Although it's not nearly as fresh or invigorating as its predecessor, the semi-classic Romancing the Stone, Lewis Teague's The Jewel of the Nile starts off with a clever enough conceit -- what happens after the heroine and her hunky Prince Charming have sailed off into Happy Endingsville? -- and manages to bring just enough color and good humor to keep the fans satisfied. Here we have a new director (Teague replacing Zemeckis) and two new screenwriters, along with the trio of returning stars, hoping to extend their good fortune to at least one additional windfall. So while The Jewel of the Nile is generally considered the lesser of two movies, the truth is that it, too, was a real box office hit, and the flick still maintains a solid number of fans.
As Part 2 kicks off, Joan Wilder (Kathleen Turner) and Jack Colton (Michael Douglas) are six months into their whirlwind, globe-trotting love affair. Only problem is, the lovers have grown a little bit tired of one another. Joan wants Jack to accompany her back to New York City, while Mr. Colton simply wants to ride his yacht down to Greece. The tensions come to a head when a mega-wealthy North African prince invites Joan to his kingdom and write his biography. Jack, ever the petulant hero, decides to bail on Joan and simply head on down to Greece all by himself. (Meanwhile, goofy little Ralph (Danny DeVito) is hiding in the background, just waiting for the opportunity to commit some mild comedic villainy.)
Anyway, Jack and Ralph learn that Joan remains in serious trouble as long as she stays close to the sleazy African prince, so off they go to rescue her. And there's also the issue of the "Jewel of the Nile," which isn't the sort of gem you'd normally expect to find in this type of movie. Eventually Joan catches wind of the prince's nasty side, and so she promptly plans an escape while befriending a curious new ally.
True, the flick takes a good long while to get rolling, and it does seem just a little ... off to see our globe-trotting pals caught up in a rather nastily realistic religio-political-type war scenario, but the three leads still keep the adventure chugging along smoothly enough. On the upside, Danny DeVito is given a bit more to do this time around, and that little Jersey guy always makes me laugh.
On the downside, director Lewis Teague (who, as director of Alligator, Cat's Eye and Cujo, is a filmmaker I admire) doesn't seem to have a whole lot of skill where action sequences are concerned. One of the movie's biggest set-pieces, in which Jack and Joan try to escape inside of a fighter jet, is long and loud and rather annoyingly unconvincing. Even worse, The Jewel of the Nile often feels a lot like a TV movie, laden as it is with distracting ADR dialogue, cardboard-y sets, and local extras who have no problem staring directly into the camera lens.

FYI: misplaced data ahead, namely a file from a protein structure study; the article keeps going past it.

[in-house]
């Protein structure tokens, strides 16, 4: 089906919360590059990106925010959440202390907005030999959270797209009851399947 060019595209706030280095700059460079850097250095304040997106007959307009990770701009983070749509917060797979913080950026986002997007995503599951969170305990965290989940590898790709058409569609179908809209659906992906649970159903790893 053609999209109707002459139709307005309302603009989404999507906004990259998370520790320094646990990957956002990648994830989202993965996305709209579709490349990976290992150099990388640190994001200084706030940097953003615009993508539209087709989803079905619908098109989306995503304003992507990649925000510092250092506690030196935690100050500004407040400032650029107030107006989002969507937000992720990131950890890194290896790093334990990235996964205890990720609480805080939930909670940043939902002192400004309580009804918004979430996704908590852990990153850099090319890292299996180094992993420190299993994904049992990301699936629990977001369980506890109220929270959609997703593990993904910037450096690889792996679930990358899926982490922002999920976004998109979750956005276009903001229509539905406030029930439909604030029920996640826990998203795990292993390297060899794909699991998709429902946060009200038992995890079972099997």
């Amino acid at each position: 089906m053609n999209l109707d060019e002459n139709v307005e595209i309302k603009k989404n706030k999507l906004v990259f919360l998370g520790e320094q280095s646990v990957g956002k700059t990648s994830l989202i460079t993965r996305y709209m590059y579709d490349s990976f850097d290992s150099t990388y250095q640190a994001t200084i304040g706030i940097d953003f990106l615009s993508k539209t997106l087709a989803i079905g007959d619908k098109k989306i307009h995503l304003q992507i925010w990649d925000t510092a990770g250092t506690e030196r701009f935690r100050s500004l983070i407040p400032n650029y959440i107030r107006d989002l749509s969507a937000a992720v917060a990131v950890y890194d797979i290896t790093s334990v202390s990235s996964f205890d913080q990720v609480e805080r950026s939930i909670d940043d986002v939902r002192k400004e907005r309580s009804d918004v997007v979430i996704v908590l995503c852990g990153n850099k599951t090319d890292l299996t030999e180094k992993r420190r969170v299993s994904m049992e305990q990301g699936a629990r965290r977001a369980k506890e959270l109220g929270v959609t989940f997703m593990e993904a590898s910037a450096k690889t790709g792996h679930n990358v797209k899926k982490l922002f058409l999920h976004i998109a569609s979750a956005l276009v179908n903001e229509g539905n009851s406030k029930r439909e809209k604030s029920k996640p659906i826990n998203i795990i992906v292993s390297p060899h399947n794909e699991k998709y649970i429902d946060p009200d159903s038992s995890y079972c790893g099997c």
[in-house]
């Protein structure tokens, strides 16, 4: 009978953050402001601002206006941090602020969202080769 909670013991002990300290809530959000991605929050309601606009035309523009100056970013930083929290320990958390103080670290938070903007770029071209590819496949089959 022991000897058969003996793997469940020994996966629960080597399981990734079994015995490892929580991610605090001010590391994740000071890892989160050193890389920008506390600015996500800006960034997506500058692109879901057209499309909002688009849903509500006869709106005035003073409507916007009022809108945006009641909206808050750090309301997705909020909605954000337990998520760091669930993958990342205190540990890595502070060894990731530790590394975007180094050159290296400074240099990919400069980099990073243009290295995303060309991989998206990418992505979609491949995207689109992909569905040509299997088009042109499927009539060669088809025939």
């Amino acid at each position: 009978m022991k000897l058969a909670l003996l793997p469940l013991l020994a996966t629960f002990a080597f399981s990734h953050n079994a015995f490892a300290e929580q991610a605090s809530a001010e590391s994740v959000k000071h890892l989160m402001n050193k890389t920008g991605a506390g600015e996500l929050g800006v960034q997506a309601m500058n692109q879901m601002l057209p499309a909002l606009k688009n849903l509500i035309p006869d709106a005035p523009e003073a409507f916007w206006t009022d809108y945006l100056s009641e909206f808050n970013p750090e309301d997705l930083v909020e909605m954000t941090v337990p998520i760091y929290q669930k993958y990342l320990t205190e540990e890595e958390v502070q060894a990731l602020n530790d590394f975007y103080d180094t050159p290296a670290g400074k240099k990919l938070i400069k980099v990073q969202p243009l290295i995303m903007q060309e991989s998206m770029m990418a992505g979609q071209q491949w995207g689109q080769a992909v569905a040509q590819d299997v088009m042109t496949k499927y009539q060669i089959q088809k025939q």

Basically, it says a whole lot about the combined charms and talents of Douglas, Turner, and DeVito that The Jewel of the Nile is even watchable. The screenplay contains several quality quips and concepts, but on the whole, this is another somewhat over-bloated quickie sequel that was just lucky enough to get the stars back -- and while it's definitely not an awful little adventure flick, The Jewel of the Nile stands as a pretty good indication as to why the guys never reunited for a third adventure. (Although they did get together for DeVito's fantastic War of the Roses.)
Video: The anamorphic widescreen (2.35:1) transfer is quite crisp and clean, even if the movie itself isn't exactly an eye-popping bedazzlement. (Basically, it's a very flat and dry-looking flick, which is pretty odd, seeing as how it was shot by Jan De Bont.)
Audio: Dolby Digital 4.0 Surround, which sounds pretty excellent, despite a rather ponderous musical score. Also included are a French 2.0 and Spanish mono track. Optional subtitles are available in English and Spanish.
Right off the bat we have a slight improvement over the Romancing the Stone DVD: Director Lewis Teague (one of my favorite '80s directors; he also did Alligator, Cujo and Cat's Eye) contributes a pretty solid feature-length audio commentary. It's a rather strong commentary track, as Mr. Teague proves to be an enthusiastic and affable guy, and he rattles through his war stories rather amicably. Fans of the film should definitely enjoy Teague's track, although considering all the silent spots, he might have been better served by inviting a chat-partner.
Next up are a half-dozen deleted scenes, which can be viewed via "Play All" (5:39) or as individual chapters: A Toast to Joan Wilder, With the People, "Need Water," "This Ain't Easy You Know," "Jack, I Wish We Would Have Gone to Greece," and The Ceremony.
Then we have a pair of featurettes:
Romancing the Nile: A Winning Sequel (20:56) features the three main stars (Douglas, Turner, DeVito) as well as screenwriter Mark Rosenthal and director Lewis Teague, as they look back on their follow-up. Ms. Turner bluntly addresses her initial skepticism with the project, but everyone involved seems to have (generally) happy memories of the Nile. (You'll notice a few repeated segments from the Romancing the Stone featurettes.)
Adventures of a Romance Novelist (7:59) is basically Rosenthal's recap of the Jewel of the Nile plot, for anyone who doesn't have time to watch the whole movie.
Rounding out the package are the Jewel of the Nile theatrical trailer and an 8-page booklet with production notes and chapter titles.
It suffers from flimsy plotting, strained action scenes, and very lethargic pacing, but when the three leads get together and start trading barbs and bullets, there's some real (albeit intermittent) fun to be found here.